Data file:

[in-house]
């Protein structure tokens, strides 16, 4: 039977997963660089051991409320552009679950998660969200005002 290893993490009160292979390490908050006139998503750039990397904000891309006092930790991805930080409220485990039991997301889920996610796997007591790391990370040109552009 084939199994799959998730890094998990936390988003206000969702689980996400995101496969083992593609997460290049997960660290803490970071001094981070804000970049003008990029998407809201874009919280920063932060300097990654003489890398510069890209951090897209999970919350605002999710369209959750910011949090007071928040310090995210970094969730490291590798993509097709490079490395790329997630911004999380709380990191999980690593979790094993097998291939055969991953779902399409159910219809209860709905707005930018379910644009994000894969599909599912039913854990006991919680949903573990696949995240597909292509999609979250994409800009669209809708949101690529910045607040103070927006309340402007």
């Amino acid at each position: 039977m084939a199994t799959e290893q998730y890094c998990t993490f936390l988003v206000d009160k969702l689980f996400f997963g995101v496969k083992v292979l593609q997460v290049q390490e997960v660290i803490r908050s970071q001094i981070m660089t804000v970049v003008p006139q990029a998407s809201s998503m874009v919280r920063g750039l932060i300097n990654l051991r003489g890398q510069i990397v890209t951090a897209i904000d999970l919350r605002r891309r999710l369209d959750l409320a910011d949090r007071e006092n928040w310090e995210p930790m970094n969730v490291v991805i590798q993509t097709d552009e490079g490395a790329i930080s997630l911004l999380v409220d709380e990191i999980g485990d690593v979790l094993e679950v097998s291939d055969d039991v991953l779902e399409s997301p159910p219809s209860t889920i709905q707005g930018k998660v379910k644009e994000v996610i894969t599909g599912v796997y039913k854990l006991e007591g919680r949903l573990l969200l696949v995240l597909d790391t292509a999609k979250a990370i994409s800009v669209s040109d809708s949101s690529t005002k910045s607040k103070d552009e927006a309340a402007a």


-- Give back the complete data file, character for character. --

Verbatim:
[in-house]
């Protein structure tokens, strides 16, 4: 039977997963660089051991409320552009679950998660969200005002 290893993490009160292979390490908050006139998503750039990397904000891309006092930790991805930080409220485990039991997301889920996610796997007591790391990370040109552009 084939199994799959998730890094998990936390988003206000969702689980996400995101496969083992593609997460290049997960660290803490970071001094981070804000970049003008990029998407809201874009919280920063932060300097990654003489890398510069890209951090897209999970919350605002999710369209959750910011949090007071928040310090995210970094969730490291590798993509097709490079490395790329997630911004999380709380990191999980690593979790094993097998291939055969991953779902399409159910219809209860709905707005930018379910644009994000894969599909599912039913854990006991919680949903573990696949995240597909292509999609979250994409800009669209809708949101690529910045607040103070927006309340402007």
């Amino acid at each position: 039977m084939a199994t799959e290893q998730y890094c998990t993490f936390l988003v206000d009160k969702l689980f996400f997963g995101v496969k083992v292979l593609q997460v290049q390490e997960v660290i803490r908050s970071q001094i981070m660089t804000v970049v003008p006139q990029a998407s809201s998503m874009v919280r920063g750039l932060i300097n990654l051991r003489g890398q510069i990397v890209t951090a897209i904000d999970l919350r605002r891309r999710l369209d959750l409320a910011d949090r007071e006092n928040w310090e995210p930790m970094n969730v490291v991805i590798q993509t097709d552009e490079g490395a790329i930080s997630l911004l999380v409220d709380e990191i999980g485990d690593v979790l094993e679950v097998s291939d055969d039991v991953l779902e399409s997301p159910p219809s209860t889920i709905q707005g930018k998660v379910k644009e994000v996610i894969t599909g599912v796997y039913k854990l006991e007591g919680r949903l573990l969200l696949v995240l597909d790391t292509a999609k979250a990370i994409s800009v669209s040109d809708s949101s690529t005002k910045s607040k103070d552009e927006a309340a402007a």